Every small business requires funding at some point or another. The problem is that funding a startup or financing a business acquisition is often much more difficult than people anticipate. If you don’t have the capital to start a business, you will often try to get business loans. Depending on the loan and lender, however, you may need to sign a personal guarantee to get approved for lending.
What is a personal guarantee?
A personal guarantee is a legally binding agreement that a business owner signs when taking out commercial loans. The agreement states that if the business fails to make its loan repayments, then their personal assets will be seized to pay back the amount. Personal assets might include real estate, vehicles or anything of economic value.
According to the SBA:
“When a loan guaranty is approved, we expect all available company assets to be offered as collateral. If company assets are insufficient to fully secure the loan, liens on personal assets may be required. Often, this means a lien on residential real estate.”
The SBA also states that anyone with a 20% or greater stake in the business should be part of the personal guaranteeing process. This is because lenders want owners and partners to have a financial incentive to grow their business and not be free to walk away from debt. Having personal assets means you’re more likely to be approved for a loan. However, putting your personal stability on the line for the sake of your business does come with risks.
What is an SBA loan?
An SBA loan is funding provided by the Small Business Administration (SBA). The SBA provides a number of different loan programs to help small businesses launch and grow. Although SBA loans require slightly more paperwork than conventional loans, their low interest rates for business loans and longer loan terms make applying worth the effect if you qualify.
The SBA does not administer loans themselves. Instead, they are a government program which guarantees a small portion of business loans on behalf of the borrower. It means that if you can’t pay back your loan for whatever reason, the SBA will be responsible for their guaranteed share of the total amount – usually around 50 – 85%.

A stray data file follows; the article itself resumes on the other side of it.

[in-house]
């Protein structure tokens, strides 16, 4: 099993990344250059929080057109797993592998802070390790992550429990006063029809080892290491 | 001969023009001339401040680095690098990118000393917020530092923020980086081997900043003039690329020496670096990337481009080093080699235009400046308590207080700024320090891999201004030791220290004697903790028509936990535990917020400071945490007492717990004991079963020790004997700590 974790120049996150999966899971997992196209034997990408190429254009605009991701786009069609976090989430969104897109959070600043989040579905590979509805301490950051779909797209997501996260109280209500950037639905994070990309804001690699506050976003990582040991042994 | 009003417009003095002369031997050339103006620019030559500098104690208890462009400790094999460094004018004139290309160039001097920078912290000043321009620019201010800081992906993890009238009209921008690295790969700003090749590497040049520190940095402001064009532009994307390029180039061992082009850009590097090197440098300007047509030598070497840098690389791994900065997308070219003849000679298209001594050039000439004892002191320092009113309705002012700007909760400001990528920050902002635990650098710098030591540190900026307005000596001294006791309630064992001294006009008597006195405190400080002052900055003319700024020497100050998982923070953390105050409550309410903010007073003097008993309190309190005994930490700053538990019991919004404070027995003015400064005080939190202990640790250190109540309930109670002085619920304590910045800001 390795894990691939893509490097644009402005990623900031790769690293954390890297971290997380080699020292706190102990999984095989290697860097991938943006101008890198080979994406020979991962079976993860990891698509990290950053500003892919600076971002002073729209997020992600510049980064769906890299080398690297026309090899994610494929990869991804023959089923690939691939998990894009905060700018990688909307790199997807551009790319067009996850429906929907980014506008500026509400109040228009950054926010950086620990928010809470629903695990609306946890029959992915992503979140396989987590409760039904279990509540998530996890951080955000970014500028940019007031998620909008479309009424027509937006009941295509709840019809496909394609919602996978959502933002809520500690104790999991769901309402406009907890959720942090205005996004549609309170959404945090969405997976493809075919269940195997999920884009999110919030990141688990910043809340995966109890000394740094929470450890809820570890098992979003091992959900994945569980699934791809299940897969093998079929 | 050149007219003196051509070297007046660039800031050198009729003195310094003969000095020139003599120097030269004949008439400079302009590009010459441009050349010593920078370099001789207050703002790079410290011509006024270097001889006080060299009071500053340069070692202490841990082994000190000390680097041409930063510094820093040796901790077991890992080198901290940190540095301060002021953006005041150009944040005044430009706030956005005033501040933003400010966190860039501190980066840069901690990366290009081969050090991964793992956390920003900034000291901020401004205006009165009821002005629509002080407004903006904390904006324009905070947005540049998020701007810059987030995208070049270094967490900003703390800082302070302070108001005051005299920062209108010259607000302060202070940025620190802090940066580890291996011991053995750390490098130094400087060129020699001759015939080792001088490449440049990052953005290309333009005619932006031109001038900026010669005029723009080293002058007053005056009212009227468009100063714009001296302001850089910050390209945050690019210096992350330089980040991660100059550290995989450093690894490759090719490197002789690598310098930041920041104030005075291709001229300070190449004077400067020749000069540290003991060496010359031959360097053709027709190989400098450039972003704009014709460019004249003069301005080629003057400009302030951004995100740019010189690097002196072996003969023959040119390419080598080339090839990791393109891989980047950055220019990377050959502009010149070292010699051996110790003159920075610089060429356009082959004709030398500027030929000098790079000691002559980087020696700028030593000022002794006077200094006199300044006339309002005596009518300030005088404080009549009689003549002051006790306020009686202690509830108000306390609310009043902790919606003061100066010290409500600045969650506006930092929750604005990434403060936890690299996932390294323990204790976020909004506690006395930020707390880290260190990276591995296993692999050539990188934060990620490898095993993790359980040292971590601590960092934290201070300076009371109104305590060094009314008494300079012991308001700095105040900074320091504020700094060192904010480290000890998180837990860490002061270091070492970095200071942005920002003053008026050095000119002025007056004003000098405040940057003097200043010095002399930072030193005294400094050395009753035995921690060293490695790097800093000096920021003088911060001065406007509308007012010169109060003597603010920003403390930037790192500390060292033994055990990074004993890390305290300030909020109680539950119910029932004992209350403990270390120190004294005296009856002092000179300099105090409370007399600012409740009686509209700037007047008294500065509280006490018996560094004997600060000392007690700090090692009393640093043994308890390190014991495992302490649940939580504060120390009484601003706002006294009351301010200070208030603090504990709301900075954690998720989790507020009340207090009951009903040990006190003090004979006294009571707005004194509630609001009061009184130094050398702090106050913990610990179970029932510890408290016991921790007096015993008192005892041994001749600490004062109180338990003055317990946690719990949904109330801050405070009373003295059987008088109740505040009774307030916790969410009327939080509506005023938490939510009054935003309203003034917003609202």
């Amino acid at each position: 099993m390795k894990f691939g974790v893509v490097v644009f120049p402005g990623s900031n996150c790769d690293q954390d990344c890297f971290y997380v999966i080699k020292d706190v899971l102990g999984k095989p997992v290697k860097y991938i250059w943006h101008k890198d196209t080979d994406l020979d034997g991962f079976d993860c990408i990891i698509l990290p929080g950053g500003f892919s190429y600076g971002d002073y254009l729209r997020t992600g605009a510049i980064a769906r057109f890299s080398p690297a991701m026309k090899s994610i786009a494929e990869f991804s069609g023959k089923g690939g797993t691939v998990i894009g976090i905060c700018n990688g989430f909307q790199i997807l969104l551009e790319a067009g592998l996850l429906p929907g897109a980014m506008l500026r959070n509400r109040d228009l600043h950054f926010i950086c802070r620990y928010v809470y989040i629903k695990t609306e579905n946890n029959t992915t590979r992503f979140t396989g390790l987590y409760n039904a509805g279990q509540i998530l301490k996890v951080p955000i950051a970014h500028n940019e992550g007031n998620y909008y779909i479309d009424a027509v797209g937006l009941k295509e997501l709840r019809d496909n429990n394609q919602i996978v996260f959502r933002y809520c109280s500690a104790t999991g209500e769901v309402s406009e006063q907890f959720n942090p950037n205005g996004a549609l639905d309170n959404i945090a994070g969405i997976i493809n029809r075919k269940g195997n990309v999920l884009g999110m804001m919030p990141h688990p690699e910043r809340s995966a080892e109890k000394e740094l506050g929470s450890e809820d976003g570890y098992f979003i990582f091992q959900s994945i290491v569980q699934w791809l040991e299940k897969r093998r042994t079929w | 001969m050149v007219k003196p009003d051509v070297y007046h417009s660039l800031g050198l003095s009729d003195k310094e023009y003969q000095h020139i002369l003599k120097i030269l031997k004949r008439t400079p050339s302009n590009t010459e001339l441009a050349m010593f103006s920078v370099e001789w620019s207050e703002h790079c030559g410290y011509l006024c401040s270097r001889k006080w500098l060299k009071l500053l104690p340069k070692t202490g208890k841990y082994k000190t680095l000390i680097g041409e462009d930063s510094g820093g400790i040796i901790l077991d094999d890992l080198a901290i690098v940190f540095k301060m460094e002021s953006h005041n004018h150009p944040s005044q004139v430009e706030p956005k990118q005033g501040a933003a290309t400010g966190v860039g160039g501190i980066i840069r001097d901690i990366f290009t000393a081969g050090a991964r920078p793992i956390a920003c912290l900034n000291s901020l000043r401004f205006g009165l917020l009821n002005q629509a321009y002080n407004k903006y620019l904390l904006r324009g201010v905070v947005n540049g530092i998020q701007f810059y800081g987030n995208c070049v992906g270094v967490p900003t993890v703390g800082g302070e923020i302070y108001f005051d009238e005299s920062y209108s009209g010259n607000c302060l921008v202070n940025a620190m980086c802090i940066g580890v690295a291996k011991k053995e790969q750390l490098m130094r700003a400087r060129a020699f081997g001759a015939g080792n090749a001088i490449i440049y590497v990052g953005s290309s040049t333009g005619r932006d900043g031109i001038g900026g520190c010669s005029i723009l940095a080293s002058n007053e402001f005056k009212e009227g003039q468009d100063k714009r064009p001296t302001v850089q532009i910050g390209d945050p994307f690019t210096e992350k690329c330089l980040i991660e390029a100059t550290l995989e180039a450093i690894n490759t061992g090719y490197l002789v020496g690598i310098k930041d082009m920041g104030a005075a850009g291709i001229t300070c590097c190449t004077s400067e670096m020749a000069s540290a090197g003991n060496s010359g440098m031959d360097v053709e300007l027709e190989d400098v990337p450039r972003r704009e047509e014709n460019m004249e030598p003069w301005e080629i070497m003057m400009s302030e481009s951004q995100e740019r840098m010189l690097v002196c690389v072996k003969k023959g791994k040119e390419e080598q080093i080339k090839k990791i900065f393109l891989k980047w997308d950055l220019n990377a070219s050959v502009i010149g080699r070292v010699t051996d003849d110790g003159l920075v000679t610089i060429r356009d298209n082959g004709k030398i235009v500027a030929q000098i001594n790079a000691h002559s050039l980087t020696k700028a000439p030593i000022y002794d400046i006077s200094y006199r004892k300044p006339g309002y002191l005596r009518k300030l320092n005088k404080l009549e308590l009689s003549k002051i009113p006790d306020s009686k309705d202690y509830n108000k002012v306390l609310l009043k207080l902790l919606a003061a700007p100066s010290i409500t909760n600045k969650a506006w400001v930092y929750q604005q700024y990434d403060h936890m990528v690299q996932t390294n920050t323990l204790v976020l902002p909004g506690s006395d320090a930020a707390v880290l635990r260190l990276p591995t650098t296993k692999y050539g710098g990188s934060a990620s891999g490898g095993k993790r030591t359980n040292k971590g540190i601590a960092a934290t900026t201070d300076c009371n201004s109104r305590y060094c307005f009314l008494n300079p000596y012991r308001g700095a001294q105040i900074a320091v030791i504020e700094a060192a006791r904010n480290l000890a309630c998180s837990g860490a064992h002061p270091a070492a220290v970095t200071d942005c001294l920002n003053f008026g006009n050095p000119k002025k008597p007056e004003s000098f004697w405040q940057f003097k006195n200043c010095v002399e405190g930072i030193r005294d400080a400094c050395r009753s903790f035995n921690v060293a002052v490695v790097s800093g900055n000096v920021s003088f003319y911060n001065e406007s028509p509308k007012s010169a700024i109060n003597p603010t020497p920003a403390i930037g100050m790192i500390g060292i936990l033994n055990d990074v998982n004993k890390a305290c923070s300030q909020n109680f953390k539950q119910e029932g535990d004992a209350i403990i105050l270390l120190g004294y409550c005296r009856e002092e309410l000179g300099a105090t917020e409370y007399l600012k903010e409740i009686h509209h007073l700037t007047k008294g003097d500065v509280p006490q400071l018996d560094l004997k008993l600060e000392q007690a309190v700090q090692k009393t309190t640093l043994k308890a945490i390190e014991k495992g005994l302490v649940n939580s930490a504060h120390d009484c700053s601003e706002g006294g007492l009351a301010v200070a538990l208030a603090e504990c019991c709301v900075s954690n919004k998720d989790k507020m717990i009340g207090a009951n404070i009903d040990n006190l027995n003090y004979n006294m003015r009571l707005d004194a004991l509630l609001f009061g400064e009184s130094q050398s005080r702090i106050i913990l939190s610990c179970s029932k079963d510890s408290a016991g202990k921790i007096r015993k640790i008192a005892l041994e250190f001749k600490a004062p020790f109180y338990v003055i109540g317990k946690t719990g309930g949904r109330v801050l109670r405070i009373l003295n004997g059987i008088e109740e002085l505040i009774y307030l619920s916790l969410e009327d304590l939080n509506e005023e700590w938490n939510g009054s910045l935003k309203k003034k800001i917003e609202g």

The appeal of the SBA is that it minimizes risk for the lender and proposes attractive terms for the borrower. However, in order to get approved for an SBA loan, you will need to prove your creditworthiness and have experience in your field. If your lender thinks there is a risk to lending to your business, they may require a personal guarantee for the loan.
Do I need a personal guarantee for an SBA loan?
Whether or not you need a personal guarantee for SBA commercial loans depends on the type of loan you’re applying for, as well as the lender. This is because to qualify for an SBA loan; you will typically need to fit the bank’s lending criteria in addition to meeting SBA guidelines.
How much will I need to pledge for an SBA loan?
The amount you are required to pledge as a stakeholder will depend on the loan amount, how much the SBA guarantees, and how many stakeholders are signing the guarantee. This is because there are several different types of personal loan agreements, each with their own terms:
Unlimited personal guarantees: If you sign an unlimited guarantee, you agree that the lender can recover 100% of the loan (not guaranteed by the SBA), as well as any legal fees your loan incurs. They can do this in any way they see fit. This guarantee offers you no financial protection is your business isn’t successful, so it’s important that you know what you are signing.
Limited personal guarantees: With a limited personal guarantee, you set an agreed collateral value on what can be recovered from your personal assets. This offers you more protection than an unlimited guarantee in the event that you fail to repay your loan on time. However, you still need to be careful when signing this agreement.
Several guarantees: This agreement involves each party offering a percentage of liability for the loan. This is only an option if there are multiple stakeholders for your business. Each person with a stake in your business will need to pledge a maximum amount they are liable for if the business defaults. This is typically a fixed percentage of your total loan amount. Once the agreement is signed, this amount cannot be altered.
Joint and several guarantees: This agreement differs from several guarantees in that each stakeholder is liable for the entire guaranteed amount in the event that others cannot pay their portion. Signing a “joint and several” guarantee means that if your business defaults and your partners don’t have enough personal assets to cover their percentage of the loan, then your lender can recover their unpaid amounts from your personal assets. You should be particularly careful when signing one of these agreements, particularly if you have joined up with new partners.
When applying for equipment financing and acquisition loans from the SBA, you may be required to sign a personal guarantee. It covers the amount not backed by the SBA in the event that you default on your loan repayments. While the interest rates for business loans from the SBA are low and the repayment terms are long, there are still certain criteria that you need to meet in order to qualify for a loan.
Whether or not you need to pledge a personal guarantee depends almost entirely on the lender. However, most lenders will require some form of guarantee to protect their portion of the loan. One way to minimize the risks is to sign a “joint” or “separate” guarantee so that you are not the only stakeholder who is liable for the loan.
Whichever personal guarantee you sign, you must always read the terms carefully and discuss them with your lawyer or financial advisor if you’re unsure of the terms.